be there with you. thank you everyone. macquari is facing is tough time. debt is rising. people hope he'll deliver on a promise to improve the economy. >> on the streets of obama care. this is the leader of the workers union and says he's ready to confront the government. if policies hurt people like him. we are worried. even though they voted for a change. they are a representative of the right. if they don't give zero campaign promises, they'll be on the streets. macri is taking office in a divided country.
many are voting for change. there are others supporting the message. >> the election marked the fight between two models. the other with all its problems, social policies and entryingiation are the rest of latin america. we are waiting to see what the next government will do. that depends on the state of the economy. one of the first measures is to liberalize the change rate in argentina. that would cause inflation to spak and that worries that they
won't do anything. it's the former chief of the central bank, and says that the situation is more complicated an the outgoing government would like to admit. >> all the coffers are empty in the argentinian economy. there's no dollars, reserves. if you look at the treasury, it's bigger and bigger. the government will hope the draws, how do you reconstruct the base of supporters. the challenge will be to do it without hurting the vulnerable. >> columbia's government and f.a.r.c. inching closer to a peace deal. they've been talking peace in havana, to bring 50 years of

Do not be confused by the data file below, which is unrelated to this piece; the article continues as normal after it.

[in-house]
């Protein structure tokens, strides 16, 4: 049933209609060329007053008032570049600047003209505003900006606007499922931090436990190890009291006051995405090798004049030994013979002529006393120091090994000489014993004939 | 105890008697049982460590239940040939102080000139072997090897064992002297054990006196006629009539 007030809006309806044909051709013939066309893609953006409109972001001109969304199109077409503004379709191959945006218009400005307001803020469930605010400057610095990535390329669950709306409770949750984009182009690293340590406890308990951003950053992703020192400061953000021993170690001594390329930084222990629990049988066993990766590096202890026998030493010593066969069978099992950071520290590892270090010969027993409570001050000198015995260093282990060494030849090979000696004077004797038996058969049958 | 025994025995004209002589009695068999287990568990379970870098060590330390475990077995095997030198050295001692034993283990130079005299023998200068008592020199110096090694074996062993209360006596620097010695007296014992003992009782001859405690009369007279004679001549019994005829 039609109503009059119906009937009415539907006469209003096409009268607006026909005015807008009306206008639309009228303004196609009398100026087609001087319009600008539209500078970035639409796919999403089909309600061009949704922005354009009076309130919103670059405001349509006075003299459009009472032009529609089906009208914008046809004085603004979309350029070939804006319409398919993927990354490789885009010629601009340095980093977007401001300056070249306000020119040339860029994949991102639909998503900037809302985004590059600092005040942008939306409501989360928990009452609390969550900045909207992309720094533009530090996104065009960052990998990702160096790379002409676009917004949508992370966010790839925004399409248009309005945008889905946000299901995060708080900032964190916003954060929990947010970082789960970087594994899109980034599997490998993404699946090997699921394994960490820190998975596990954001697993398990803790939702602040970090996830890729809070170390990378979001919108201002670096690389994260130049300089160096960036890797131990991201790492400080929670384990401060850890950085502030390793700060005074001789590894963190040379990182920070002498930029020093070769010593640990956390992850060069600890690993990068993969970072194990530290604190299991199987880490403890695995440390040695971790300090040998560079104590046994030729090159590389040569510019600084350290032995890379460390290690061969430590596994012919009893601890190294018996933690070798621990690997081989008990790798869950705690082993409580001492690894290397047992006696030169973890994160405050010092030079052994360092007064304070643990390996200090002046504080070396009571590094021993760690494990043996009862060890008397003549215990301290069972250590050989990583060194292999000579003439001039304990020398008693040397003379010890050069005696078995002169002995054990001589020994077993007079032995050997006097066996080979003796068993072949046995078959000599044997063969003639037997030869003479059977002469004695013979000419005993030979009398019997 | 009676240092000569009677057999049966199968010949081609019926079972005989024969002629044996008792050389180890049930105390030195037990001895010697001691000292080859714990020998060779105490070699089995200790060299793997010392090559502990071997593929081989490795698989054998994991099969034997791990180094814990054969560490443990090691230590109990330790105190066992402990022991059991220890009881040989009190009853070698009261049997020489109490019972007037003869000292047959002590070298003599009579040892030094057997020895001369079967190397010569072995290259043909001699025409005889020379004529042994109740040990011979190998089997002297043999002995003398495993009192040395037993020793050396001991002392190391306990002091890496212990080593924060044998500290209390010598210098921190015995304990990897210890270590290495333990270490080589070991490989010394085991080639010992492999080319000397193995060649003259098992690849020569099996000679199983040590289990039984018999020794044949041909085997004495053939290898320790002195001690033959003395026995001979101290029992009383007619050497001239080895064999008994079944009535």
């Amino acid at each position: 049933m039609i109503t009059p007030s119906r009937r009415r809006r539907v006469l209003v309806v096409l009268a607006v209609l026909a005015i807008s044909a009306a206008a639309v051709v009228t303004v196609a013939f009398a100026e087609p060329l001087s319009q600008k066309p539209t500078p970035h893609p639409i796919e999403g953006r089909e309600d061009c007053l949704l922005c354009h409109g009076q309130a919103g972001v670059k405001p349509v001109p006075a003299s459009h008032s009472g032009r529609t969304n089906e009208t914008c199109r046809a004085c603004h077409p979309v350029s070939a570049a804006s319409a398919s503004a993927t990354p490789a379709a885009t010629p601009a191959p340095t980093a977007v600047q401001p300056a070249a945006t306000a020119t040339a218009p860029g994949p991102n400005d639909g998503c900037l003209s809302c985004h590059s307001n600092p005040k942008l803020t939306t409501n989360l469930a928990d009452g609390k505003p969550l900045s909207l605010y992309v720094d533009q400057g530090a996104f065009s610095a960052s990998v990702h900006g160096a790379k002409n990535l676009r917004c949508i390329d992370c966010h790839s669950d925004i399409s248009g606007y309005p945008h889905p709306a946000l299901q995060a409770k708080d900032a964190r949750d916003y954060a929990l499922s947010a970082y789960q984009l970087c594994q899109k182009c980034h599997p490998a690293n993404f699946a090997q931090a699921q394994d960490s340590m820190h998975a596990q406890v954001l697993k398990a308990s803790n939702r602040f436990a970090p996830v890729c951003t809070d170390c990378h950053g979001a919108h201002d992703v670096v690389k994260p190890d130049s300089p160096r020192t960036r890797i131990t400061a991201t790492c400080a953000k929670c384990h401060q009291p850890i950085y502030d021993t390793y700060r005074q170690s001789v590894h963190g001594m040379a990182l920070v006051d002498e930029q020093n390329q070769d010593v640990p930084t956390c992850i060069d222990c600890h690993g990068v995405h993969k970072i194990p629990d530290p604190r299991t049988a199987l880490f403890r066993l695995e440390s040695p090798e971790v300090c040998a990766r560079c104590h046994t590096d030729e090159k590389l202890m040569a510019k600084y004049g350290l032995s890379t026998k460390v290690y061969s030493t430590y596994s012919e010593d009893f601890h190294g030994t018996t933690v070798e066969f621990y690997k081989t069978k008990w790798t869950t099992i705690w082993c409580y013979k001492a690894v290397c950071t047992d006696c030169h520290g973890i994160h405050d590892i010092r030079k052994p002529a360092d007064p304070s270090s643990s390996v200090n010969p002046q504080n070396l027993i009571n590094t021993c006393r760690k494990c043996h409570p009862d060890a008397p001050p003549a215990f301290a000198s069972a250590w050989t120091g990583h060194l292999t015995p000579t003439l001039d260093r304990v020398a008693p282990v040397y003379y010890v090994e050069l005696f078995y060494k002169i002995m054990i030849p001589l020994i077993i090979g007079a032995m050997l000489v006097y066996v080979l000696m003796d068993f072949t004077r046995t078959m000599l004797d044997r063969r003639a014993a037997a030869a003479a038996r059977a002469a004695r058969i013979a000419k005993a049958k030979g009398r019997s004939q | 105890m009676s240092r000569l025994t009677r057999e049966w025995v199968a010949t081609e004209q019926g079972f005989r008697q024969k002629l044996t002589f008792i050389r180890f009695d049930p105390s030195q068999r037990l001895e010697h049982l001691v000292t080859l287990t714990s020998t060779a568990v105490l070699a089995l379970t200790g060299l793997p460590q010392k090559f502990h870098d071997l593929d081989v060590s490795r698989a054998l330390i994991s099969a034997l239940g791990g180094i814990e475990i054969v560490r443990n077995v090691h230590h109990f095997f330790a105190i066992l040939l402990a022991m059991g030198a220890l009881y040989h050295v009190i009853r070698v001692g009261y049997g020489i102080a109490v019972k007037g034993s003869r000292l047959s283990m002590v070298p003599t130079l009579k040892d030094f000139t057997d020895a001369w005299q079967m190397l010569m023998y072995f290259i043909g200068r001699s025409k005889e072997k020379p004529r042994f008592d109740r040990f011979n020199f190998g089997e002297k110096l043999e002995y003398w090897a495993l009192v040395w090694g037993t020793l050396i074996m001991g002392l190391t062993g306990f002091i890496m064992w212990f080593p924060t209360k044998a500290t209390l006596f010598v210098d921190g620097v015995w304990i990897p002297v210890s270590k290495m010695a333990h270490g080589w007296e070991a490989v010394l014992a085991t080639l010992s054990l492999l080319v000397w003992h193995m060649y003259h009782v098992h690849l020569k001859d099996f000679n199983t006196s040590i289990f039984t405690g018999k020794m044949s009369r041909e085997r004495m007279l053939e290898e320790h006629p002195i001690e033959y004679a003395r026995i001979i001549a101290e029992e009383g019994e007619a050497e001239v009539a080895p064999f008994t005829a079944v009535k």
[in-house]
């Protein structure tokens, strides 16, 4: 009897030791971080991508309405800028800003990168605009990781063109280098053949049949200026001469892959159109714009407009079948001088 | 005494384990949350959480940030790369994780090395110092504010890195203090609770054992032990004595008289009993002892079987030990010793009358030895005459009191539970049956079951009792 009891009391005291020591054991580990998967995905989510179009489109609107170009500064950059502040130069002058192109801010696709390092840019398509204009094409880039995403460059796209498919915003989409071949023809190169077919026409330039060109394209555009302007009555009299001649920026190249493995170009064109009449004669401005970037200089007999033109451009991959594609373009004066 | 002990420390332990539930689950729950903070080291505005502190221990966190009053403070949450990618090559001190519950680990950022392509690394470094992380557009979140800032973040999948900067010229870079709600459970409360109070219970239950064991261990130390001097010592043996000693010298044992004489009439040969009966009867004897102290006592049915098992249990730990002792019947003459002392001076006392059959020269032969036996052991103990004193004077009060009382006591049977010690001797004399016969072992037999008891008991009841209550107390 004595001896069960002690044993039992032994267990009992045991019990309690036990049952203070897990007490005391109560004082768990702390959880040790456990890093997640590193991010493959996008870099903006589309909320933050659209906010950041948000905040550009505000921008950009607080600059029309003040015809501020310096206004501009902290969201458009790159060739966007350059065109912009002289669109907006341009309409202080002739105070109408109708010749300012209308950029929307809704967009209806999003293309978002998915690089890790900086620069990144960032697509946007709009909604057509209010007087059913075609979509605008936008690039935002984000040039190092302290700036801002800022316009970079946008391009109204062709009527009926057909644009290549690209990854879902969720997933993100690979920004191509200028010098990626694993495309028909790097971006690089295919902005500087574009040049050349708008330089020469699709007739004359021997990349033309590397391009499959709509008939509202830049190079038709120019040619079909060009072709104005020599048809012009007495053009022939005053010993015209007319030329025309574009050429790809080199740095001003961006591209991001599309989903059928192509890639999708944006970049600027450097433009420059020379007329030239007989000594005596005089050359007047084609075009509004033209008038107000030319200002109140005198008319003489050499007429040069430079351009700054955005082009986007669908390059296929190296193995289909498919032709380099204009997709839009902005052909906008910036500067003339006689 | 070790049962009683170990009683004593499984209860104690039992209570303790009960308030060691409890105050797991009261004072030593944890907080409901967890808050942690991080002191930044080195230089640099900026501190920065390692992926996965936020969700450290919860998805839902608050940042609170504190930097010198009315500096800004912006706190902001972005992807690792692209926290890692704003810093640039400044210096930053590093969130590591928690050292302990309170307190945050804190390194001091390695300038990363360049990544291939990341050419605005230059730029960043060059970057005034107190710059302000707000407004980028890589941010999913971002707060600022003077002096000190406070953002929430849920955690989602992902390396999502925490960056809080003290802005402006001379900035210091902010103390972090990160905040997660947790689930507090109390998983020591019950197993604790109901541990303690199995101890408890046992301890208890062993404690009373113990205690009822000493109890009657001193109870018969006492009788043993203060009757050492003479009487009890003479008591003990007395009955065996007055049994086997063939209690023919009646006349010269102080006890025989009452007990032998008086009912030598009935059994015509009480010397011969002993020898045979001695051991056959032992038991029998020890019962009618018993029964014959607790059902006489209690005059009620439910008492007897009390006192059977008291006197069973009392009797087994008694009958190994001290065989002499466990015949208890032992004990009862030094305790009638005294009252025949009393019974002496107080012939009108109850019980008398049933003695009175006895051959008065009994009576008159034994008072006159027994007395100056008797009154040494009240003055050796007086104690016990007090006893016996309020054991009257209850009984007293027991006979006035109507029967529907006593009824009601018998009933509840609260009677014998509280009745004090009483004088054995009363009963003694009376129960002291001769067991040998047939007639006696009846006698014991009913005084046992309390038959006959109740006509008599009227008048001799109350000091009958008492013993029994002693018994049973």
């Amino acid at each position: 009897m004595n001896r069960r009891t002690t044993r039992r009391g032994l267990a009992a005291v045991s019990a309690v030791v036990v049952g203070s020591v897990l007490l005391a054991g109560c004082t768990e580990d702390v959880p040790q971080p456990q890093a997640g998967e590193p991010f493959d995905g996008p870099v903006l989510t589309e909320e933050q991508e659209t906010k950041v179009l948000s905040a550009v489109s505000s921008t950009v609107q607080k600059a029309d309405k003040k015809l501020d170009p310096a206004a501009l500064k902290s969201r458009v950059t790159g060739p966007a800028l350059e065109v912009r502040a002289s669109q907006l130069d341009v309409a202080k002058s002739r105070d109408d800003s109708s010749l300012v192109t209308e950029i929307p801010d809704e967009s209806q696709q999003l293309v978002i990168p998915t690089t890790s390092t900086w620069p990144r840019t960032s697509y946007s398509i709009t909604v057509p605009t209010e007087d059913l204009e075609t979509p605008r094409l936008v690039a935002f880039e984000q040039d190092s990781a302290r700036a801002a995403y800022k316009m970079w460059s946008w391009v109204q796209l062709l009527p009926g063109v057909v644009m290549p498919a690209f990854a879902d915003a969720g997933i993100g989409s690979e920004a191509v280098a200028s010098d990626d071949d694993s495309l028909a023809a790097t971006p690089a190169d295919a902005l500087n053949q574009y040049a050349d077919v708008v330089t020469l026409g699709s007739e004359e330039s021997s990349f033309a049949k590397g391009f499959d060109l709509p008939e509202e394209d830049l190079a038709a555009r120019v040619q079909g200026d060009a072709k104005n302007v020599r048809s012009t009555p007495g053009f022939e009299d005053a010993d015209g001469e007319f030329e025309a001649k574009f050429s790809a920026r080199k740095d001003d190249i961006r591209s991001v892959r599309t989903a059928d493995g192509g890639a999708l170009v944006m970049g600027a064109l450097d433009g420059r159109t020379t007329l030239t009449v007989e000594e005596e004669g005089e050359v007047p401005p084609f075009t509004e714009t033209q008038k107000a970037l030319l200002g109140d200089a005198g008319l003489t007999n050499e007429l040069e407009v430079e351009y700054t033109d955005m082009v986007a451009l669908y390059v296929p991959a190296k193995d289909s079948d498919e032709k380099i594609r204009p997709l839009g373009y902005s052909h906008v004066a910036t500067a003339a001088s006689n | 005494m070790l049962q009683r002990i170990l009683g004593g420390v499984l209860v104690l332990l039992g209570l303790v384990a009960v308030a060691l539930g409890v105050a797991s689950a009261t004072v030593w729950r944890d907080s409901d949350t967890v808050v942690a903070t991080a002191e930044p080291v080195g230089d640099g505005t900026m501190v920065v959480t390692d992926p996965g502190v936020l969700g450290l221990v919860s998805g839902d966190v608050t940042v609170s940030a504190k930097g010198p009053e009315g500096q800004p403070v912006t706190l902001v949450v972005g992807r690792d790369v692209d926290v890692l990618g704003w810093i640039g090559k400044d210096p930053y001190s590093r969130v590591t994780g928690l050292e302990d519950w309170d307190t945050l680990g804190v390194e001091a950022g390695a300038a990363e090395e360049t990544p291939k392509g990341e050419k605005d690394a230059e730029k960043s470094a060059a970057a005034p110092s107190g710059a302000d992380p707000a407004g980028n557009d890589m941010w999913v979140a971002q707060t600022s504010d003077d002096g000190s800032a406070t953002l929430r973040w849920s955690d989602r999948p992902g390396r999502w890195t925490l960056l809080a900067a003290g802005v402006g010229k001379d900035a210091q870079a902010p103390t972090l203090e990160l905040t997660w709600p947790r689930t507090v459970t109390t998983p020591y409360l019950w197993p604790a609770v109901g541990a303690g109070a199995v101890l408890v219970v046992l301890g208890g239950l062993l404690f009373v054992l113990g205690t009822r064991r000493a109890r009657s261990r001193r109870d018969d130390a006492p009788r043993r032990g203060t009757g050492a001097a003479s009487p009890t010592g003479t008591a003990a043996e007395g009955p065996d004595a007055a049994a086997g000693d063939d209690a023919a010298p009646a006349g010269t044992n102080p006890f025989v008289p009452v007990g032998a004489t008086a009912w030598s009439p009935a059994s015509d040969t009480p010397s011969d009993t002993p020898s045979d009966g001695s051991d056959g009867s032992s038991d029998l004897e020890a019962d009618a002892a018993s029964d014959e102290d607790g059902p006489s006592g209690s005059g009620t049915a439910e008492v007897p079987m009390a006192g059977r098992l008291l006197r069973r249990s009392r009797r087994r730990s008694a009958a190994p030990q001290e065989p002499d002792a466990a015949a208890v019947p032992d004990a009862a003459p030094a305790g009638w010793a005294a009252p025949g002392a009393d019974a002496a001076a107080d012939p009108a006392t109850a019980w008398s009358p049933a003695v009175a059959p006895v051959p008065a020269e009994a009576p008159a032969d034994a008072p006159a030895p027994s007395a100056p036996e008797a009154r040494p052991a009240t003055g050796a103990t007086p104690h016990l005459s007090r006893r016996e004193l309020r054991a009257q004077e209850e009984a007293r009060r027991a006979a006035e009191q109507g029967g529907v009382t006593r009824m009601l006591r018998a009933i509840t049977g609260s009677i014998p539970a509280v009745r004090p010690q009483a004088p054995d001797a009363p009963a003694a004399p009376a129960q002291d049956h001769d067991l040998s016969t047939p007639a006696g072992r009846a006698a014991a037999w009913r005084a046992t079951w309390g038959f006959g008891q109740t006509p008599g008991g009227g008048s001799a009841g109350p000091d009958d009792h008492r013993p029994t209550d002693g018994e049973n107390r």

conflict to an end. f.a.r.c. has 18,000 members and opposes privatizition. 220,000 are believed to have been killed, most civilians. and 7 million people have registered. rare access to one of the biggest camps has been claimed. >> reporter: a rebel f.a.r.c. movement on the move. columbian soldiers a kilometre away. because of fighting they hide. >> we are in a unilateral ceasefire. the military is taking advantage of it. it's rain season, and they halt
armed defensive. with progress in the talks, larger camps are set up deeper where they are preparing for peace. these will be the last days in the jungle, and after decades of fighting they have not won neither have they been defeated. these people have been at war since age 16. they survived bombardment. we are not up in arms because we like it. the government guaranteed our position and that of the poor. >> rebels confined their reviews. >> in 51 years of war, we committed areas, and are ready to take responsibility for them. wish victims of the conflict. as it gets closer, rebels are
reluctant to give up the guns. it's part of a legal party. 3,000 members were murdered by government forces. >> our biggest fear is that the government will not respect the agreement. and have to go back to fighting. >> f.a.r.c. vows to demobilize within 60 days of agreement. those folding out say this does not mean the end of their stlugle. >> it's not how the government thinks we'll integrate and surrender. we'll stick together and continue our fight as a political party. >> reporter: profile how this will happen is unclear. the last major sticking point and shows that slenlsing the guns will be the first step to end this conflict